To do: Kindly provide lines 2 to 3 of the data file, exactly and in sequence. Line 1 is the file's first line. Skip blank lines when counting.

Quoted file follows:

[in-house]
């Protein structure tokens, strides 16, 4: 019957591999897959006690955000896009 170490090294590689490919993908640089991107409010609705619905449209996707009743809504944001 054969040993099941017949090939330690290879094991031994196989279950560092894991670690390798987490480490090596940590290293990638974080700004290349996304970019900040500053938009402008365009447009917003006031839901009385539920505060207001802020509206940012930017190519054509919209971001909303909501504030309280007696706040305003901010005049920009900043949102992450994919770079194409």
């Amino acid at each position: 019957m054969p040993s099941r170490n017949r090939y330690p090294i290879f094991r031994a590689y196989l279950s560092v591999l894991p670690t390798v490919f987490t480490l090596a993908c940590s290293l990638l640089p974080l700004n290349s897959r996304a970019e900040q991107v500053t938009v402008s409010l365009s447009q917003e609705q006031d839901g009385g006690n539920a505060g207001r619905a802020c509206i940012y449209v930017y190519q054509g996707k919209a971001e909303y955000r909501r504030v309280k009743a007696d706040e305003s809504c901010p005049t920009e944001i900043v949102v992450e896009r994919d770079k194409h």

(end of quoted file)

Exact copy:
């Protein structure tokens, strides 16, 4: 019957591999897959006690955000896009 170490090294590689490919993908640089991107409010609705619905449209996707009743809504944001 054969040993099941017949090939330690290879094991031994196989279950560092894991670690390798987490480490090596940590290293990638974080700004290349996304970019900040500053938009402008365009447009917003006031839901009385539920505060207001802020509206940012930017190519054509919209971001909303909501504030309280007696706040305003901010005049920009900043949102992450994919770079194409």
């Amino acid at each position: 019957m054969p040993s099941r170490n017949r090939y330690p090294i290879f094991r031994a590689y196989l279950s560092v591999l894991p670690t390798v490919f987490t480490l090596a993908c940590s290293l990638l640089p974080l700004n290349s897959r996304a970019e900040q991107v500053t938009v402008s409010l365009s447009q917003e609705q006031d839901g009385g006690n539920a505060g207001r619905a802020c509206i940012y449209v930017y190519q054509g996707k919209a971001e909303y955000r909501r504030v309280k009743a007696d706040e305003s809504c901010p005049t920009e944001i900043v949102v992450e896009r994919d770079k194409h």